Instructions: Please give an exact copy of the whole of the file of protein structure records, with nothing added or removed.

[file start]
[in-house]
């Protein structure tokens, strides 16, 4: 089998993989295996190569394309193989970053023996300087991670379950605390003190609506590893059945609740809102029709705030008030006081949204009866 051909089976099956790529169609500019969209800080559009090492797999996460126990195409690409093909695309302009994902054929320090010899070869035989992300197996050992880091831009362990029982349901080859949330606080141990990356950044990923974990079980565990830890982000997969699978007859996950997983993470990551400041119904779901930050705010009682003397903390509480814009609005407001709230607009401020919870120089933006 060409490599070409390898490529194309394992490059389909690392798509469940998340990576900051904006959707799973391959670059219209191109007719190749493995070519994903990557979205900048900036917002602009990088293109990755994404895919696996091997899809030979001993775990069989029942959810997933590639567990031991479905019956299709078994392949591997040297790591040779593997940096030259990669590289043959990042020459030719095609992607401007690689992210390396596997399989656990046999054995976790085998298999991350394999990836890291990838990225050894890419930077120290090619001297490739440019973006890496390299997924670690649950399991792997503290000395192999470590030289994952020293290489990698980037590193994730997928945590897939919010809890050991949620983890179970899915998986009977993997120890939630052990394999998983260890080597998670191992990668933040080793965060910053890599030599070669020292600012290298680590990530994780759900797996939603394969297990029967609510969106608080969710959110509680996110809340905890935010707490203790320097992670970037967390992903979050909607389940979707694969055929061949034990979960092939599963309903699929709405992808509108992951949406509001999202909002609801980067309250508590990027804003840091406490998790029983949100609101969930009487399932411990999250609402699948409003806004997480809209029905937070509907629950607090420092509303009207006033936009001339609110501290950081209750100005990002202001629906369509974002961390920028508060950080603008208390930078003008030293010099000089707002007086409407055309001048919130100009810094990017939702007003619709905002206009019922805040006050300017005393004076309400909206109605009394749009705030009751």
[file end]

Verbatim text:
[in-house]
């Protein structure tokens, strides 16, 4: 089998993989295996190569394309193989970053023996300087991670379950605390003190609506590893059945609740809102029709705030008030006081949204009866 051909089976099956790529169609500019969209800080559009090492797999996460126990195409690409093909695309302009994902054929320090010899070869035989992300197996050992880091831009362990029982349901080859949330606080141990990356950044990923974990079980565990830890982000997969699978007859996950997983993470990551400041119904779901930050705010009682003397903390509480814009609005407001709230607009401020919870120089933006 060409490599070409390898490529194309394992490059389909690392798509469940998340990576900051904006959707799973391959670059219209191109007719190749493995070519994903990557979205900048900036917002602009990088293109990755994404895919696996091997899809030979001993775990069989029942959810997933590639567990031991479905019956299709078994392949591997040297790591040779593997940096030259990669590289043959990042020459030719095609992607401007690689992210390396596997399989656990046999054995976790085998298999991350394999990836890291990838990225050894890419930077120290090619001297490739440019973006890496390299997924670690649950399991792997503290000395192999470590030289994952020293290489990698980037590193994730997928945590897939919010809890050991949620983890179970899915998986009977993997120890939630052990394999998983260890080597998670191992990668933040080793965060910053890599030599070669020292600012290298680590990530994780759900797996939603394969297990029967609510969106608080969710959110509680996110809340905890935010707490203790320097992670970037967390992903979050909607389940979707694969055929061949034990979960092939599963309903699929709405992808509108992951949406509001999202909002609801980067309250508590990027804003840091406490998790029983949100609101969930009487399932411990999250609402699948409003806004997480809209029905937070509907629950607090420092509303009207006033936009001339609110501290950081209750100005990002202001629906369509974002961390920028508060950080603008208390930078003008030293010099000089707002007086409407055309001048919130100009810094990017939702007003619709905002206009019922805040006050300017005393004076309400909206109605009394749009705030009751």